"The Sheer Grace of Night" 8 of 11 in a series on the 16th Century Reformation (Jonah 2:1-6)Mark Longhurst, November 5, 2017
Part of the Pentecost series
the scripture readings can be found at the bottom of the page
Rev. Mark Longhurst
The Sheer Grace of Night
8 of 11 in a series on the 16th Century Reformation
Scripture: Jonah 2:1-6
Sometimes we are in a dark night. Sometimes we, as Dante put it, find ourselves in a dark wood, or as Jonah experiences, a dark and stormy night at sea. And regardless of our degrees or our professional skill or the goodness of our intentions, we still cannot find a way out. We have that feeling of being trapped, of not having options, of being stripped away from that which we most love. The only way out seems to be, as Jonah asks his fellow sailors, to be thrown overboard.
And we are in a dark night in our country. Morality, decency, and justice, for now, have fled the scene. ICE agents often raid while it is still night and the President’s most disruptive tweets are sent at night. Some of us wake up in the middle of the night, and we are afraid. I know that we lived charmed lives here in the Berkshires, it is a beautiful place to live, here in the Berkshires, but fire raged also in Sonoma County, and we’re charmed only insofar as we deny that we’re connected to what’s happening elsewhere, too. If there is a metaphor for our spiritual state right now, it might be a dark night, a dark night of the soul.
The Spanish Carmelite mystic John of the Cross coined this famous phrase…the dark night of the soul. If you pick up the writings of this Reformation-era monk, he can come across as austere, difficult to connect with, overly concerned with that medieval ascetic process called “mortification,” which sounds very Inquisition-related, but is actually a positive process of re-ordering our desires towards God. John of the Cross can come across as distant, awkward at dinner parties, one of those heavy handed, eccentric mystics, but all accounts of Juan or John of the Cross as a person describe him as a joy-filled, loving man. A man wildly in love with God, a God he pictured as a living flame of love that sets us on fire with love, too.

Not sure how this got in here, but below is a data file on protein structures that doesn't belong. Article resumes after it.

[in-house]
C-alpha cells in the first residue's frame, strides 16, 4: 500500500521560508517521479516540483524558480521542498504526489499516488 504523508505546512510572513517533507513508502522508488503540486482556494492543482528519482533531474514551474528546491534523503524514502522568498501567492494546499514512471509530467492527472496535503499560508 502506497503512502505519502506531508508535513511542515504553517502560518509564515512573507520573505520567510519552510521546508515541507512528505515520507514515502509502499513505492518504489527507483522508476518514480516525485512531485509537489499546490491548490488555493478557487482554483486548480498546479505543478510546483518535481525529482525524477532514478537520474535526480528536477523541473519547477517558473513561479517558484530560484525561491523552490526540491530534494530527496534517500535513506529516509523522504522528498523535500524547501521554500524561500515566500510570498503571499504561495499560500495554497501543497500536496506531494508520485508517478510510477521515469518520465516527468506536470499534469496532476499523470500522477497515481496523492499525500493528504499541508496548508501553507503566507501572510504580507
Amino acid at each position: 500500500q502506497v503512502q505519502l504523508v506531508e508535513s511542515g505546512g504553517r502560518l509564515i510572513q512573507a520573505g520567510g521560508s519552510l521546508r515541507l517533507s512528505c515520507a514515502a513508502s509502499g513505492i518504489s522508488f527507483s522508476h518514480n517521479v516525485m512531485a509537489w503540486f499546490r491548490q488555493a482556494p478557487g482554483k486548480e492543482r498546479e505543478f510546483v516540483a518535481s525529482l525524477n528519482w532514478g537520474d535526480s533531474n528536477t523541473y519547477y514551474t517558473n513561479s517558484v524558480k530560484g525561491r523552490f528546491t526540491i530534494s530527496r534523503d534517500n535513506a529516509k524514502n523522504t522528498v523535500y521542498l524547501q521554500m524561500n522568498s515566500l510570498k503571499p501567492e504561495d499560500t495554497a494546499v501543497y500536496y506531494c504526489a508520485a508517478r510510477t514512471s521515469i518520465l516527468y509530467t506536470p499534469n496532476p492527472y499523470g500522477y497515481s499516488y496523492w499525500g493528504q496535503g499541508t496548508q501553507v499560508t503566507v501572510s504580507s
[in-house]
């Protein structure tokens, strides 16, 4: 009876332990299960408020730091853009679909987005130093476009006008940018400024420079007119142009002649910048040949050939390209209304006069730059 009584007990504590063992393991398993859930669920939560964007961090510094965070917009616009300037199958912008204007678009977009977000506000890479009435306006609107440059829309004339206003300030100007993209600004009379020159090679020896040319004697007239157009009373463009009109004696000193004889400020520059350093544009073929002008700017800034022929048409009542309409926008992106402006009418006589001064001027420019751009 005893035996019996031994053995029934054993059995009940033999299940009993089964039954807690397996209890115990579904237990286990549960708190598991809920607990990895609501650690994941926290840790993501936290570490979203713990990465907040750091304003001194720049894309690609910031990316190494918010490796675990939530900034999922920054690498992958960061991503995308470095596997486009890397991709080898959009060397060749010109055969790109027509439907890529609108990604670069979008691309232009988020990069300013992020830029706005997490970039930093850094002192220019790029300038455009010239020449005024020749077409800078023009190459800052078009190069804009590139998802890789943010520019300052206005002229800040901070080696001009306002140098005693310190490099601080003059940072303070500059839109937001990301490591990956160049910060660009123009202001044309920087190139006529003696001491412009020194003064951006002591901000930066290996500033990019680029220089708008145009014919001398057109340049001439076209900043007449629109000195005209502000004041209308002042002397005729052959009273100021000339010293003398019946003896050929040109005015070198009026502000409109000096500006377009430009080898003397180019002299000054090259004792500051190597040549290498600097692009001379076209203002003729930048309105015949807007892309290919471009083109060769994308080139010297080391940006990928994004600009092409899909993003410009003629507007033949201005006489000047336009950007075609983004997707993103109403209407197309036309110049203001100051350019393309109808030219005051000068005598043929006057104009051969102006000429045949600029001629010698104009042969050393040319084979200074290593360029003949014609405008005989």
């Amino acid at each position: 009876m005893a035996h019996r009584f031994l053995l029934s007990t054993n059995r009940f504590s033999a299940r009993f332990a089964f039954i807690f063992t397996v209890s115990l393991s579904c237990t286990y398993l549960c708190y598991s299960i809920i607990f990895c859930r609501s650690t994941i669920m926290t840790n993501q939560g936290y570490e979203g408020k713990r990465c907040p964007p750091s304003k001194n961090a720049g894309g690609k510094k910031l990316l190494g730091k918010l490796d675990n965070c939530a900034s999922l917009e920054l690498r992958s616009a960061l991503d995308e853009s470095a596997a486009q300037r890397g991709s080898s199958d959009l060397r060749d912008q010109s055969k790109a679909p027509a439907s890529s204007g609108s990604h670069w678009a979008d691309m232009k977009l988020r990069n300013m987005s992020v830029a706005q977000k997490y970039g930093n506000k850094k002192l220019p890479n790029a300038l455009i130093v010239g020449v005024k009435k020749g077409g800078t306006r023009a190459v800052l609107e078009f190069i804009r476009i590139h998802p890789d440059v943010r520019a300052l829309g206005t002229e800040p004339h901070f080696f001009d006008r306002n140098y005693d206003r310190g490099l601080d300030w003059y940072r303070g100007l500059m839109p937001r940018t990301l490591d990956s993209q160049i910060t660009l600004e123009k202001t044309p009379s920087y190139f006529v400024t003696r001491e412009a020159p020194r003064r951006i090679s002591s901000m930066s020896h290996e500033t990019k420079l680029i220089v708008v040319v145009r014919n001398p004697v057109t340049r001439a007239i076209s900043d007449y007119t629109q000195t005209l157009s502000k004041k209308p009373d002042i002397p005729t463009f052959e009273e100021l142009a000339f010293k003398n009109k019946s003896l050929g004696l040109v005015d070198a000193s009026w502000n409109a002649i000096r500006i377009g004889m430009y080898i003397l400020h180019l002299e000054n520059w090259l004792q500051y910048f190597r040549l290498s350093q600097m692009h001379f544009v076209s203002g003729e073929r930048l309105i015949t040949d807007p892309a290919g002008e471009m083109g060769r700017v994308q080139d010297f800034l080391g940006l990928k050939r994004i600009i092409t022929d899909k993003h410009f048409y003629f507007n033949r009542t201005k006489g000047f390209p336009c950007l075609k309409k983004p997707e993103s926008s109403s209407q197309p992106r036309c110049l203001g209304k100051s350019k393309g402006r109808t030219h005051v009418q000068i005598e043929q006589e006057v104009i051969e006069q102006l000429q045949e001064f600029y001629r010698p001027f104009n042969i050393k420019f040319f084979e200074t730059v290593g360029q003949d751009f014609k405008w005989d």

But it’s the dark night he’s most know for. He’s a Spanish monk in that rough and tumble time of 16th century Catholic repression and renewal, the time known as the Counter Reformation. He’s what’s called a Carmelite monk, an order that traces roots back to cave-dwelling mystics in Jerusalem. And he is friends with, partners-in-renewal with, another famous mystic, the founder of a new Carmelite order, called the Discalced or Barefoot Carmelites, one Teresa of Avila.
And yet as joyful and filled with love as he is, not all of John’s Carmelite brothers support his work. He is pushing change too fast, he’s expecting people to care more about spiritual matters more than they actually do; some people think he Teresa and he are amassing too much power. And so one night his own brothers kidnap him, they bring him to a town called Toledo, and they throw him in a tiny cell, the size of a bathroom. They keep him there, they torture him there, in the dark, for eight months. John has two choices, either slowly to die, or to attempt escape, and he gradually, under cover of night, finds a way to escape from the small window in his cell.
And do you know what he did while he sat languishing in prison? He composed poetry. Poetry about a Dark Night of the Soul. But strangely, John’s dark night is not a directionless, purposeless night. He does not describe his night as a night of suffering, abandoned and alone, as he has every reason to do. He calls his night a journey into the mystery of God. And the language becomes even more shocking—a lover’s journey into the dark mystery of God. “So dark the night!...I went with no one knowing upon a lover’s quest –Ah, the sheer grace! – so blest, my eager heart with love aflame and glowing.”
This is what he composes in his heart in prison, this is what he puts, pen to paper, after recovering for a few months after his escape. How can this be? How can he perceive the depths of suffering as a lover’s quest? If it was not his personal testimony, we would dismiss it as foolish, as not taking suffering seriously enough. But what if we’re the one’s who do not take suffering seriously enough, what John has stumbled into a divine mystery, and what if we’re often the ones who miss the doorway of transformation contained in suffering?